Her baby girl was violated.

A loving mother. An adoptive mother. A mother who loves the children of others. A mother who loves children with abandon. A ferocious protector.

Yet it happened.

“Your daughter is here.” I said. “She’s alive. You made no mistake by bringing her to the states. And she told.”

So much to be thankful for, but understandably this loving mother felt guilty and hurt for her child.

Would she have knowingly put her child at risk? Never. Would she have protected her child from the sexual violation if she had any clue? You bet.

Photography by Christy Mae. Used by permission. Copyright 2012

Sexual abuse whispers lies to its victims, and to the victims caught in the ripple. “I shouldn't have adopted her. This is all my fault.”

I’m glad this mother spoke with me. I’m glad she shared the lies, so together we could look at the truth.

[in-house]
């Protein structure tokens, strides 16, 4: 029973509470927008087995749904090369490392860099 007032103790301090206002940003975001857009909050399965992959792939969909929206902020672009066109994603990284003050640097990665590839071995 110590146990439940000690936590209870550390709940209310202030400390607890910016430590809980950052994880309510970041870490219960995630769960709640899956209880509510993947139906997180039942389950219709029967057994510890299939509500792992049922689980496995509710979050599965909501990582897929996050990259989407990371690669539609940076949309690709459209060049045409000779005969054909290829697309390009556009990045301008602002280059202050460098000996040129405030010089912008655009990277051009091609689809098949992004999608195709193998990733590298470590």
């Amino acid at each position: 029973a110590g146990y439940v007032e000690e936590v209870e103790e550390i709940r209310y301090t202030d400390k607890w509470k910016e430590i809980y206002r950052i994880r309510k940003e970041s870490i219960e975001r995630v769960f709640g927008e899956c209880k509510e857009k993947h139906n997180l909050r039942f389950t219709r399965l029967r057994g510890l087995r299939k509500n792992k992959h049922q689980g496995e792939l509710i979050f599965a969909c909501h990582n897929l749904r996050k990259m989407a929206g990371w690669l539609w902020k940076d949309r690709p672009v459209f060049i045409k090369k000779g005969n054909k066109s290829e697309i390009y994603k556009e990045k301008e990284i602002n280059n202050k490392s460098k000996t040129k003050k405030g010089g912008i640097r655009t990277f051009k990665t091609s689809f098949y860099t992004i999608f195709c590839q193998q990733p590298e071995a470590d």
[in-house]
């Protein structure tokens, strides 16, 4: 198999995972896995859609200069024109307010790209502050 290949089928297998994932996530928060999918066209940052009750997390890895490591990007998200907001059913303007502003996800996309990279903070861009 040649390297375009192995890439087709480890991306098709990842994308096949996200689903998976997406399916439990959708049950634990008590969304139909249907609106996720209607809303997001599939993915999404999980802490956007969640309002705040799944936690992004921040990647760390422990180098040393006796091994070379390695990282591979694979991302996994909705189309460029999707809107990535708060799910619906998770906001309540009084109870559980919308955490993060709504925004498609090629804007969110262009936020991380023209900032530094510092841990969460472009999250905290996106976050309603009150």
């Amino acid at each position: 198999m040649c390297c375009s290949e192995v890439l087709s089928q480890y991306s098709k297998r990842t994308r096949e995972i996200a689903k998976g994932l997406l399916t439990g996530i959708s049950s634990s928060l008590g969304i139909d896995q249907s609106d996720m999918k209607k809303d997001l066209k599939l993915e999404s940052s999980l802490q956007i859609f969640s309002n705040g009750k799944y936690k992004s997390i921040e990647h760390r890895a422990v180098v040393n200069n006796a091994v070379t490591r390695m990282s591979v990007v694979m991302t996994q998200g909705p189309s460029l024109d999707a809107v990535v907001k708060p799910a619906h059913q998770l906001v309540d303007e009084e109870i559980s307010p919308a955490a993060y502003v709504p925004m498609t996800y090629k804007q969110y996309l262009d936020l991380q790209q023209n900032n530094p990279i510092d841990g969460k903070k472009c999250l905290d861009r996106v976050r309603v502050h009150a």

Sexual abuse breeds lies and thrives in secrecy. If you’re hurting because your child was violated, talk about it with someone you trust. And seek the truth. It sets us free.

Caught in the Ripple (Part 1), (Part 2), (Part 3)

Thursday, December 6, 2012

Advice from a Survivor Momma, by Christy

I wish children came with an instruction manual.

Navigating the complexities of parenting is a considerable task. From the moment my children took their first breath, mothering them was about caring for their needs and keeping them well protected.

As a survivor of childhood sexual abuse (Christy's Story), balancing protection and care without becoming paranoid is not always an easy feat. I find that my biggest parenting fears are usually tied to issues from my abuse. But my sexual abuse history also provides me with awareness and an intuition that I have come to value.

As a Momma, I fear that someone will hurt or take advantage of my children. Instead of letting this fear create anxiety in my heart – lest I lock my kids in our house until they turn eighteen – I take a more proactive approach, which I would like to share with you.